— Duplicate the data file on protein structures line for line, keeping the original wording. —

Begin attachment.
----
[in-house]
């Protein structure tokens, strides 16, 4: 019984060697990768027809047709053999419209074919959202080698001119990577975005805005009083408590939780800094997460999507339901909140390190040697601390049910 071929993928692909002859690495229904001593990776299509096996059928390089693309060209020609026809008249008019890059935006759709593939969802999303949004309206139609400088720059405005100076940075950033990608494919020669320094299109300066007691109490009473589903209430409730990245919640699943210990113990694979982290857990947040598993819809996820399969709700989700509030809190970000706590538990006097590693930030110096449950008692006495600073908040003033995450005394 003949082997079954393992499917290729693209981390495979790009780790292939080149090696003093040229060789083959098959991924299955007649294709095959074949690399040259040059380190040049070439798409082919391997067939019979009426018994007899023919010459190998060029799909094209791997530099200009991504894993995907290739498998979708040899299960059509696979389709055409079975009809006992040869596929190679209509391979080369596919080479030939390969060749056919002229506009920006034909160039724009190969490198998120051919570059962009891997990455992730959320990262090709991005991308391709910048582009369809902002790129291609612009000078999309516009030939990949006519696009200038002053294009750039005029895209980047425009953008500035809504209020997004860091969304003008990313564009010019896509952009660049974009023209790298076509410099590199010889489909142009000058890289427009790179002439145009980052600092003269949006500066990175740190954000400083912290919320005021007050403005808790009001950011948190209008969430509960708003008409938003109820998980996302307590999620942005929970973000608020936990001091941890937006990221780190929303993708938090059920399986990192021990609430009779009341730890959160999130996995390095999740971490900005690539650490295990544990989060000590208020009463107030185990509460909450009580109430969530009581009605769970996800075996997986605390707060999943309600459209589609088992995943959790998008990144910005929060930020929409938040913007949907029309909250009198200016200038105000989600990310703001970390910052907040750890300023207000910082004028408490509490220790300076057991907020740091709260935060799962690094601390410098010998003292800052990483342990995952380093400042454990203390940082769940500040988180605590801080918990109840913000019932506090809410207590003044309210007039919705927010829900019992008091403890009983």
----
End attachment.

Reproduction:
[in-house]
């Protein structure tokens, strides 16, 4: 019984060697990768027809047709053999419209074919959202080698001119990577975005805005009083408590939780800094997460999507339901909140390190040697601390049910 071929993928692909002859690495229904001593990776299509096996059928390089693309060209020609026809008249008019890059935006759709593939969802999303949004309206139609400088720059405005100076940075950033990608494919020669320094299109300066007691109490009473589903209430409730990245919640699943210990113990694979982290857990947040598993819809996820399969709700989700509030809190970000706590538990006097590693930030110096449950008692006495600073908040003033995450005394 003949082997079954393992499917290729693209981390495979790009780790292939080149090696003093040229060789083959098959991924299955007649294709095959074949690399040259040059380190040049070439798409082919391997067939019979009426018994007899023919010459190998060029799909094209791997530099200009991504894993995907290739498998979708040899299960059509696979389709055409079975009809006992040869596929190679209509391979080369596919080479030939390969060749056919002229506009920006034909160039724009190969490198998120051919570059962009891997990455992730959320990262090709991005991308391709910048582009369809902002790129291609612009000078999309516009030939990949006519696009200038002053294009750039005029895209980047425009953008500035809504209020997004860091969304003008990313564009010019896509952009660049974009023209790298076509410099590199010889489909142009000058890289427009790179002439145009980052600092003269949006500066990175740190954000400083912290919320005021007050403005808790009001950011948190209008969430509960708003008409938003109820998980996302307590999620942005929970973000608020936990001091941890937006990221780190929303993708938090059920399986990192021990609430009779009341730890959160999130996995390095999740971490900005690539650490295990544990989060000590208020009463107030185990509460909450009580109430969530009581009605769970996800075996997986605390707060999943309600459209589609088992995943959790998008990144910005929060930020929409938040913007949907029309909250009198200016200038105000989600990310703001970390910052907040750890300023207000910082004028408490509490220790300076057991907020740091709260935060799962690094601390410098010998003292800052990483342990995952380093400042454990203390940082769940500040988180605590801080918990109840913000019932506090809410207590003044309210007039919705927010829900019992008091403890009983």